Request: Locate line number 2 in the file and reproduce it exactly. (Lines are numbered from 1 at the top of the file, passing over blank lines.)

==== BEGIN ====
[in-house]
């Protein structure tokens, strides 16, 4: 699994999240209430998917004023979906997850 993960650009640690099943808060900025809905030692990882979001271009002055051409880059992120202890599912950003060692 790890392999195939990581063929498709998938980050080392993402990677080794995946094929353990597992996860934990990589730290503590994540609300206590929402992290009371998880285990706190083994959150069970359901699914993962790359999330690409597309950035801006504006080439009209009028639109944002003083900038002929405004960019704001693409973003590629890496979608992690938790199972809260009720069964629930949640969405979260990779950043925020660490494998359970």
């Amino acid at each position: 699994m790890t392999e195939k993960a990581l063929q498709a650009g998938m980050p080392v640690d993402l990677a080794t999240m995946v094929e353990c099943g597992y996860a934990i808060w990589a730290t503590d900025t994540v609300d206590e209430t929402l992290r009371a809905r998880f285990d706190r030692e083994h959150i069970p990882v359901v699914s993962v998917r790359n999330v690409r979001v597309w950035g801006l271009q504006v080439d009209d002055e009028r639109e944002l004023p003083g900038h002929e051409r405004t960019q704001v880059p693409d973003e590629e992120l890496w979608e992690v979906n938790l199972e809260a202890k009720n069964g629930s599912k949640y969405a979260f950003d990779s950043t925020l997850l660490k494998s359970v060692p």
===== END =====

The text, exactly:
């Protein structure tokens, strides 16, 4: 699994999240209430998917004023979906997850 993960650009640690099943808060900025809905030692990882979001271009002055051409880059992120202890599912950003060692 790890392999195939990581063929498709998938980050080392993402990677080794995946094929353990597992996860934990990589730290503590994540609300206590929402992290009371998880285990706190083994959150069970359901699914993962790359999330690409597309950035801006504006080439009209009028639109944002003083900038002929405004960019704001693409973003590629890496979608992690938790199972809260009720069964629930949640969405979260990779950043925020660490494998359970």